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The Hamilton Spectator - - WHEELS -

Ram goes af­ter the Rap­tor: The Spy Guy notes that the rough-and-tough Ford Rap­tor pickup con­tin­ues to draw im­i­ta­tors look­ing to cap­i­tal­ize on the lat­est off-road-style craze. The lat­est to cash in on this trend is Fiat Chrysler Au­to­mo­biles’ Ram brand. Word from in-the-know sources has it that a new model based on the Rebel TRX Con­cept truck will hit the trail by the end of 2017, com­plete with a su­per­charged 6.2-litre V-8 (the same en­gine used in the Dodge Chal­lenger Hell­cat, but in de­tuned form) rated at 575 horse­power. Rebel TRX equip­ment in­cludes spe­cial off-road sus­pen­sion pieces and 37-inch knobby tires that fit in­side widened fend­ers. Pric­ing has not yet been con­firmed, but some­where north of $65,000 would be a rea­son­able guess.

The lat­est scoop for “Trekies”: There’s good news and not-so-good news for fans of the Subaru Crosstrek, thinks The Sleuth. The good news is that the pop­u­lar all-wheel-drive model will adopt most of the phys­i­cal and me­chan­i­cal changes af­forded the 2017 Im­preza — upon which it’s based — when the Crosstrek ar­rives for the 2018 model year. The lifted sus­pen­sion ap­pears slightly more pro­nounced than be­fore, although not enough to make en­ter­ing or ex­it­ing the ve­hi­cle prob­lem­atic. There are also nu­mer­ous in­te­rior and dy­namic safety up­grades that are in­stalled in a qui­eter cabin. The not-so-good news is for peo­ple hop­ing for more per­for­mance. They will be sad­dened to hear that the same mod­est 152-horse­power four-cylin­der non-turbo en­gine used in the Im­preza will also be in the Crosstrek.

Ford’s self-driv­ers are on track for 2021, but only to fleets: Ac­cord­ing to The Sleuth’s op­er­a­tives, it seems that the Blue Oval au­tomaker is fur­ther along in de­vel­op­ing au­tonomous (self-driv­ing) ve­hi­cles that was orig­i­nally sus­pected. Within the next five years, Ford will have mar­ket-ready mod­els that can be op­er­ated with­out hu­man in­ter­ven­tion, although they can still be op­er­ated by peo­ple, if so de­sired. None of the ve­hi­cles will be avail­able for sale to the pub­lic, but rather they will be leased to spe­cific fleets such as taxis and ride-shar­ing com­pa­nies. Ford be­lieves this ap­proach is the best way to eval­u­ate the ad­vanced self-driv­ing tech­nolo­gies it’s de­vel­op­ing be­fore putting the cars in the hands of the gen­eral pub­lic. That’s not ex­pected to hap­pen un­til the mid-2020s, at the ear­li­est.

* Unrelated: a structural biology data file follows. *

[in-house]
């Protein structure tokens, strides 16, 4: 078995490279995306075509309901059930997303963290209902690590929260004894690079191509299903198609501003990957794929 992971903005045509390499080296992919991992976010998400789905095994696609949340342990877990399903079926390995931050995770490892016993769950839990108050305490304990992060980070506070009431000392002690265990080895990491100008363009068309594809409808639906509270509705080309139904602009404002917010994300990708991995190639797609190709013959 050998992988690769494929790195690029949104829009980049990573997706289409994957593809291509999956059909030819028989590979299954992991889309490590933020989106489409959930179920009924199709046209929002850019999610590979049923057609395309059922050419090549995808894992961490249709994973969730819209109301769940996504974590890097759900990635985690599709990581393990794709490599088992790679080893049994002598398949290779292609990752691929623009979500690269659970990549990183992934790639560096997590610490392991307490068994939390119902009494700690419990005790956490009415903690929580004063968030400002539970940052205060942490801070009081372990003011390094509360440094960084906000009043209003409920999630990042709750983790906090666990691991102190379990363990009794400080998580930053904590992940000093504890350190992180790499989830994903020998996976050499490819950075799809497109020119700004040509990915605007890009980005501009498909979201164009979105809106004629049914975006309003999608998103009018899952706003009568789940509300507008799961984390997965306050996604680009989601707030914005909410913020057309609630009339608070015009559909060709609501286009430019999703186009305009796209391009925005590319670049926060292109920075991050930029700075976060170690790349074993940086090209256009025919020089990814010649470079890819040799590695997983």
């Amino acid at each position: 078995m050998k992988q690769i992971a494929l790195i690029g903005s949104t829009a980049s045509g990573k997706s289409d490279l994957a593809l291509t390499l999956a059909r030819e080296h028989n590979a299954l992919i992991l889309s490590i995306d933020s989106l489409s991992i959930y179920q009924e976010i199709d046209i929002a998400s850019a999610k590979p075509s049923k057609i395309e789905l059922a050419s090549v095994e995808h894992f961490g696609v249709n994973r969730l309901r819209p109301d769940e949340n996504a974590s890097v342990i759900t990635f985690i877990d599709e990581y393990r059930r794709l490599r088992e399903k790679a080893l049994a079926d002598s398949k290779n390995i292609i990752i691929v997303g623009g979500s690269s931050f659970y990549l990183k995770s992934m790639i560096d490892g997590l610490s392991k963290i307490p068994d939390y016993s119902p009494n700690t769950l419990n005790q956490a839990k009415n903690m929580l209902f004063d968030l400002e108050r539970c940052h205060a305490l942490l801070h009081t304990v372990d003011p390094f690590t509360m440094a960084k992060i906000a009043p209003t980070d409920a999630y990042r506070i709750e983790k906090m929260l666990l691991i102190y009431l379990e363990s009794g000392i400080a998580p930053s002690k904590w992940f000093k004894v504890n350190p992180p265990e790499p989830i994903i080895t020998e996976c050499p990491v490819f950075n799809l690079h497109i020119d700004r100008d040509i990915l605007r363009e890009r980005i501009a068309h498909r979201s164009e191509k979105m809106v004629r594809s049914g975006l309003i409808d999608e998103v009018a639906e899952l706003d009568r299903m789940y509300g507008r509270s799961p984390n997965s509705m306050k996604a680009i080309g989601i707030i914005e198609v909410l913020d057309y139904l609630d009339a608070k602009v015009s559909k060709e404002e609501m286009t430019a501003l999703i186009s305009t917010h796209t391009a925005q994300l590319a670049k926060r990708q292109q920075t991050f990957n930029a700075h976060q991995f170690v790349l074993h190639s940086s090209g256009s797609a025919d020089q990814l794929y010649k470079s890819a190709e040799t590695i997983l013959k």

A sign of the times for Buick’s royal brand: The Sleuthy One notes the fur­ther demise of the four-door sedan. This time it’s the Buick Re­gal’s trunk lid that dis­ap­pears, re­placed in­stead by an all-new Re­gal Sport­back hatch­back (well, it’s sort of sedan-like) and an elon­gated Re­gal TourX wagon for the 2018 model year. In par­tic­u­lar, the Sneak­ster is in­clined to think that the forth­com­ing wagon is an at­tempt by Buick to em­u­late the Audi All­road and Volvo V90 square-back mod­els that, although at­trac­tive enough, don’t usu­ally sell in sig­nif­i­cant quan­ti­ties in North Amer­ica. The en­gine used in front-wheeldrive ver­sions is a tur­bocharged 2.0-litre four-cylin­der en­gine that makes 250 horse­power 260 pound-feet of torque. Se­lect­ing AWD gets you an ex­tra 35 pound-feet.


With the new Re­gal TourX, Buick is at­tempt­ing to get with the times and per­haps fol­low­ing in the foot­steps of Audi and Volvo.


The new Crosstrek ben­e­fits from the new Im­preza plat­form, but has no power up­grade.


Dodge’s com­peti­tor to the Ford Rap­tor will have a 575-horse­power su­per­charged V-8.

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